—The Color Purple by Alice Walker
(Y)ou might have wounded someone you love, you might have woken the neighbors, you might have pushed your voice until it sounds cartoonish and alien, but this scream of yours, if it comes from deep enough inside you, it is your best bet.
—Let Me Clear My Throat by Elena Passarello
June, take everything from me but not Henry. Leave me Henry. He is not necessary to you. You do not love him as I do today. You can love many men. I will love only a few. For me, Henry is rare.
—Henry and June by Anais Nin
I can’t let him go. I can’t. There must be some way to bring him back. Oh, I can’t think about this now! I’ll go crazy if I do! I’ll think about it tomorrow. But I must think about it. I must think about it. What is there to do? What is there that matters? Tara! Home. I’ll go home. And I’ll think of some way to get him back. After all…tomorrow is another day!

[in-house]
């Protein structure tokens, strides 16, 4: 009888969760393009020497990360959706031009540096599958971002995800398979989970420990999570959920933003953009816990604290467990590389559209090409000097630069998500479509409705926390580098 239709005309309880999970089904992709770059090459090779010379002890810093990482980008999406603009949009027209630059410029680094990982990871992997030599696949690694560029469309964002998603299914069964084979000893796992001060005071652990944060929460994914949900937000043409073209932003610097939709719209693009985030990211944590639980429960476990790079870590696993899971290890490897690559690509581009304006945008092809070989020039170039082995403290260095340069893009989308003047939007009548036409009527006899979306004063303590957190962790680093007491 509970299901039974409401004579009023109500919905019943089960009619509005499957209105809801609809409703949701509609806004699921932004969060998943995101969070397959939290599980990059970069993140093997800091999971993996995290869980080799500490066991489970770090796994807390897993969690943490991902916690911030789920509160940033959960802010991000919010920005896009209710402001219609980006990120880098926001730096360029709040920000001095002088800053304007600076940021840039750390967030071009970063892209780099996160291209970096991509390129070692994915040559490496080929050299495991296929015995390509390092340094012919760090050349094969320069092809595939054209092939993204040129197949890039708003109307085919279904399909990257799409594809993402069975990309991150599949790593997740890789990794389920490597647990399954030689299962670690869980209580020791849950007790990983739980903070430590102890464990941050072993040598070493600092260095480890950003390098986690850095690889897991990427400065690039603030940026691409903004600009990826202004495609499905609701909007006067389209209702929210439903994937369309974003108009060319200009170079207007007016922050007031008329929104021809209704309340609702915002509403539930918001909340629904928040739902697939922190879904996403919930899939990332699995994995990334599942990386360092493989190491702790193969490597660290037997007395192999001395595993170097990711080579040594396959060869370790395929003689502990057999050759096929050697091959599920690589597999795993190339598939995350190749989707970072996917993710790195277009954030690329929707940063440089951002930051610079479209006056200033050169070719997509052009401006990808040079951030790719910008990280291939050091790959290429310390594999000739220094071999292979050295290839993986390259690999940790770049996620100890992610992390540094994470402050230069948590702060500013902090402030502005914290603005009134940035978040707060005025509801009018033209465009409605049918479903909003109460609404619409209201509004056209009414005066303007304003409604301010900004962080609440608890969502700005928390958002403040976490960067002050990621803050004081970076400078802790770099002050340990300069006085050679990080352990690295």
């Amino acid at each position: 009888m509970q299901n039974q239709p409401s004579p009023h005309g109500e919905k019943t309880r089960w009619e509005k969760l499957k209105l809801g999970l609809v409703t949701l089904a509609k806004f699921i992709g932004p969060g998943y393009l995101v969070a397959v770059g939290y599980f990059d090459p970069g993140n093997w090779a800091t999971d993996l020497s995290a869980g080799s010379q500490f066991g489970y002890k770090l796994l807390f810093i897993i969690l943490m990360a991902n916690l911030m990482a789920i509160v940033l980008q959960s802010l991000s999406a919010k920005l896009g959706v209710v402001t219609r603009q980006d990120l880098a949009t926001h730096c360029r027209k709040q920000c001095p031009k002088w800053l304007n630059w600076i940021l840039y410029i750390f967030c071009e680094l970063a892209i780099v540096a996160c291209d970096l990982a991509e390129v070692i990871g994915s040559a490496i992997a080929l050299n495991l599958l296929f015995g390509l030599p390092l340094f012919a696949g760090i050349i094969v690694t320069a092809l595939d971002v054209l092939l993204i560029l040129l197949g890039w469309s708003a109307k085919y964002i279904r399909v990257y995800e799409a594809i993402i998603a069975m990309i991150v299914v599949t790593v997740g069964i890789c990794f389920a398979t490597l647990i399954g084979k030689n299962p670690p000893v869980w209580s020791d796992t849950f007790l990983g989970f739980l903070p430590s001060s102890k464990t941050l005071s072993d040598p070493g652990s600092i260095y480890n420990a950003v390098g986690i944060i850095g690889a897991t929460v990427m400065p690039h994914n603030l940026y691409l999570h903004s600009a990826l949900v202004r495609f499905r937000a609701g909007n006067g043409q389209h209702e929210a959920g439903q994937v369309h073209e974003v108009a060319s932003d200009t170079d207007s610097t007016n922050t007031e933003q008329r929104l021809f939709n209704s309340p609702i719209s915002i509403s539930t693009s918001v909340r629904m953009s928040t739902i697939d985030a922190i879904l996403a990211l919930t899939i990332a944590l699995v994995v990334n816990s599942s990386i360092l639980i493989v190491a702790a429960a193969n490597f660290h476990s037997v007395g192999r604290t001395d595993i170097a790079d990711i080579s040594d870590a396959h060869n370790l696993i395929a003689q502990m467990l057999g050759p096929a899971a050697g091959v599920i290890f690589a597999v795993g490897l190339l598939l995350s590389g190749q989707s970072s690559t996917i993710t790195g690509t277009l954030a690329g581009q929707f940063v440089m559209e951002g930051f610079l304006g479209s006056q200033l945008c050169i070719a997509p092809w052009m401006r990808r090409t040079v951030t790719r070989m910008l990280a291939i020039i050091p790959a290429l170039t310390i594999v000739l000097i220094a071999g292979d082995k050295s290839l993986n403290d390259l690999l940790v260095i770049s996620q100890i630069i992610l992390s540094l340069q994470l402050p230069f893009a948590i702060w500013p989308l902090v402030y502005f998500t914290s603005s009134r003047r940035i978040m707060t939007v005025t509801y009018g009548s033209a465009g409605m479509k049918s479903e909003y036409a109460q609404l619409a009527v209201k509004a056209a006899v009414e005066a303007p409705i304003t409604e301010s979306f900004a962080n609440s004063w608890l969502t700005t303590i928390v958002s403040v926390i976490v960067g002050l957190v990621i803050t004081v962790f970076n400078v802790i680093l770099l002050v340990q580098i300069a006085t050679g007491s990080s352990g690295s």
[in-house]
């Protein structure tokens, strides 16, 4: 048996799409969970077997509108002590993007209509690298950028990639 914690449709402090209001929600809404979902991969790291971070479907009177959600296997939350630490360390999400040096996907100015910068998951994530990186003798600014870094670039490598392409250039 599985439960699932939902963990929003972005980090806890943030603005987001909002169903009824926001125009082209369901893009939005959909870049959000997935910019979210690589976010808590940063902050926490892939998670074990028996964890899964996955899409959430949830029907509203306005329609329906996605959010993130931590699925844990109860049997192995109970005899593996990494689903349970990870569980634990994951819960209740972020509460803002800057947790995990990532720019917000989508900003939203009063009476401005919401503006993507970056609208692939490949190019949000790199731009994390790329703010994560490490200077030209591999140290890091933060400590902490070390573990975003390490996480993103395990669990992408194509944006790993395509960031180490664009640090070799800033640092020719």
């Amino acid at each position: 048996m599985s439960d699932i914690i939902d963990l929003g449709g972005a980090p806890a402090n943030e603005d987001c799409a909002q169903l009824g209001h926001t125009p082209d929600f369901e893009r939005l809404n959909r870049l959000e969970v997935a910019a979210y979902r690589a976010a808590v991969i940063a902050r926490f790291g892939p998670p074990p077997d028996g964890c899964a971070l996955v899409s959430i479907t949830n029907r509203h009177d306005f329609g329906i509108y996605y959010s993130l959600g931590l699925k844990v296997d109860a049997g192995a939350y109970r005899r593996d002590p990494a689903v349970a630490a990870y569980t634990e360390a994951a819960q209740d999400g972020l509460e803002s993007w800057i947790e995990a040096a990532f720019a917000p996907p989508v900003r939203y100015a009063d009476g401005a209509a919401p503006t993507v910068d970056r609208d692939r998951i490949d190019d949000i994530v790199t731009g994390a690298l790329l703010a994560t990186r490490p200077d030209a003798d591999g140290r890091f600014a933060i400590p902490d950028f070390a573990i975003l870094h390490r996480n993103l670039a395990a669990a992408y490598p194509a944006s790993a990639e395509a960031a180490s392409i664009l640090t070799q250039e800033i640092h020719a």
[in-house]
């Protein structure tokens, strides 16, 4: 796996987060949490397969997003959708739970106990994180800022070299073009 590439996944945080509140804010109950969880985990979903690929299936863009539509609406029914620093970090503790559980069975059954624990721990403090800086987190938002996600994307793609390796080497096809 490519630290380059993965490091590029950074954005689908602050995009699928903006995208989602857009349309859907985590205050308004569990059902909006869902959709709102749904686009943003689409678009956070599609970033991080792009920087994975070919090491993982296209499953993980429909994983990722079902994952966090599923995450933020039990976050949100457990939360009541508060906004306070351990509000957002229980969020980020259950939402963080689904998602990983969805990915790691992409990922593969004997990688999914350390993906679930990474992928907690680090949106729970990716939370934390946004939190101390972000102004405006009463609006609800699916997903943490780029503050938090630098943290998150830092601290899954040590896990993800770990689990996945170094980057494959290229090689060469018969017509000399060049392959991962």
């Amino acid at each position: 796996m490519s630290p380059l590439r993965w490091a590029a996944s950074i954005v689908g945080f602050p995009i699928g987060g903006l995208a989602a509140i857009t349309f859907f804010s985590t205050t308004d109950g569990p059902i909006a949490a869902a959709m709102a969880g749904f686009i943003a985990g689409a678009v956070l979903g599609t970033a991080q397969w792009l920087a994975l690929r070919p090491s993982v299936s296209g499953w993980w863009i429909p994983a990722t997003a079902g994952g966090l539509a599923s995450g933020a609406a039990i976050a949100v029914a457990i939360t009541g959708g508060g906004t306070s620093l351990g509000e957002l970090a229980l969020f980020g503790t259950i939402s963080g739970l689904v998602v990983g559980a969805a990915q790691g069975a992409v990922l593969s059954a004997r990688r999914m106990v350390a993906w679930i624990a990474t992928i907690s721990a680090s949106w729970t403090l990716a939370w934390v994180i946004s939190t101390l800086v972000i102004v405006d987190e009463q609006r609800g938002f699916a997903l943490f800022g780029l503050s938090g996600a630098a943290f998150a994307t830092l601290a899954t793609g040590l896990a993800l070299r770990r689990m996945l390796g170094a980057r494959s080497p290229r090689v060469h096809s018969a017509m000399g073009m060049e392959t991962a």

—Gone with the Wind by Margaret Mitchell
He looked back at her. She saw his eyes, tense and brilliant, fierce, not moving. But her will had left her. A strange weight was on her limbs. she was giving way. She was giving up.
—Lady Chatterly’s Lover by D.H. Lawrence
In vain I have struggled. It will not do. My feelings will not be repressed. You must allow me to tell you how ardently I admire and love you.
—Pride and Prejudice by Jane Austen
Soul meets soul on lovers’ lips.
—Prometheus Unbound by Percy Bysshe Shelley
Who, being loved, is poor?
—A Woman of No Importance by Oscar Wilde
To burn with desire and keep quiet about it is the greatest punishment we can bring on ourselves.
He stepped down, trying not to look long at her, as if she were the sun, yet he saw her, like the sun, even without looking.